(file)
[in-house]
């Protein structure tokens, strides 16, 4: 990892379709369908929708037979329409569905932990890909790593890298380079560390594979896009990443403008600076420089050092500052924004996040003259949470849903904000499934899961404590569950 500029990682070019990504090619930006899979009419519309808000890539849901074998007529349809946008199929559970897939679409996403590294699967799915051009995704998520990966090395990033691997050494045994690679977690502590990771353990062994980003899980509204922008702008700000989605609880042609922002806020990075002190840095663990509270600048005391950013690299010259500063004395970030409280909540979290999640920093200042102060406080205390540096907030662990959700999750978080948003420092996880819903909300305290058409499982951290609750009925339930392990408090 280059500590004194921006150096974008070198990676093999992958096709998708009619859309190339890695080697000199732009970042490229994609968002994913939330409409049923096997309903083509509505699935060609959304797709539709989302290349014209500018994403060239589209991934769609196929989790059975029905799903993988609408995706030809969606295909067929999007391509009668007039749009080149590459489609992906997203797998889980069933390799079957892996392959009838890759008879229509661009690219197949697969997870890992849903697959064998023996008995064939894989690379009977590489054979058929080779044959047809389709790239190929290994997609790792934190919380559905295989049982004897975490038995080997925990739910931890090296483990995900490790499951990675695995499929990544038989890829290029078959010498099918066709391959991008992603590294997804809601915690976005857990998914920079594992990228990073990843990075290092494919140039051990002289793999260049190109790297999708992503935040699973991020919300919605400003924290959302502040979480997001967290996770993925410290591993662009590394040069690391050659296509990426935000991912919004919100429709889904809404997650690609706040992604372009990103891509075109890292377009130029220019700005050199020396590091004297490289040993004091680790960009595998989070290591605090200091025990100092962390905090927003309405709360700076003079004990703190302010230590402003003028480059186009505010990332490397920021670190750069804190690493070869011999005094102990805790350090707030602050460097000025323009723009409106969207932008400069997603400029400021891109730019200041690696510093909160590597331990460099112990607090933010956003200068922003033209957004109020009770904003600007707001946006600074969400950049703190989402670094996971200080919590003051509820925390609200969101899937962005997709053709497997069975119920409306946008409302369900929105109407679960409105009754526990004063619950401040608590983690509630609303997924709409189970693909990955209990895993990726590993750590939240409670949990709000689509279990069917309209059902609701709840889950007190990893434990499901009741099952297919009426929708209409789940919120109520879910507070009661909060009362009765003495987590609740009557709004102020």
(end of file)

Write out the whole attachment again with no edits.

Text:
[in-house]
């Protein structure tokens, strides 16, 4: 990892379709369908929708037979329409569905932990890909790593890298380079560390594979896009990443403008600076420089050092500052924004996040003259949470849903904000499934899961404590569950 500029990682070019990504090619930006899979009419519309808000890539849901074998007529349809946008199929559970897939679409996403590294699967799915051009995704998520990966090395990033691997050494045994690679977690502590990771353990062994980003899980509204922008702008700000989605609880042609922002806020990075002190840095663990509270600048005391950013690299010259500063004395970030409280909540979290999640920093200042102060406080205390540096907030662990959700999750978080948003420092996880819903909300305290058409499982951290609750009925339930392990408090 280059500590004194921006150096974008070198990676093999992958096709998708009619859309190339890695080697000199732009970042490229994609968002994913939330409409049923096997309903083509509505699935060609959304797709539709989302290349014209500018994403060239589209991934769609196929989790059975029905799903993988609408995706030809969606295909067929999007391509009668007039749009080149590459489609992906997203797998889980069933390799079957892996392959009838890759008879229509661009690219197949697969997870890992849903697959064998023996008995064939894989690379009977590489054979058929080779044959047809389709790239190929290994997609790792934190919380559905295989049982004897975490038995080997925990739910931890090296483990995900490790499951990675695995499929990544038989890829290029078959010498099918066709391959991008992603590294997804809601915690976005857990998914920079594992990228990073990843990075290092494919140039051990002289793999260049190109790297999708992503935040699973991020919300919605400003924290959302502040979480997001967290996770993925410290591993662009590394040069690391050659296509990426935000991912919004919100429709889904809404997650690609706040992604372009990103891509075109890292377009130029220019700005050199020396590091004297490289040993004091680790960009595998989070290591605090200091025990100092962390905090927003309405709360700076003079004990703190302010230590402003003028480059186009505010990332490397920021670190750069804190690493070869011999005094102990805790350090707030602050460097000025323009723009409106969207932008400069997603400029400021891109730019200041690696510093909160590597331990460099112990607090933010956003200068922003033209957004109020009770904003600007707001946006600074969400950049703190989402670094996971200080919590003051509820925390609200969101899937962005997709053709497997069975119920409306946008409302369900929105109407679960409105009754526990004063619950401040608590983690509630609303997924709409189970693909990955209990895993990726590993750590939240409670949990709000689509279990069917309209059902609701709840889950007190990893434990499901009741099952297919009426929708209409789940919120109520879910507070009661909060009362009765003495987590609740009557709004102020």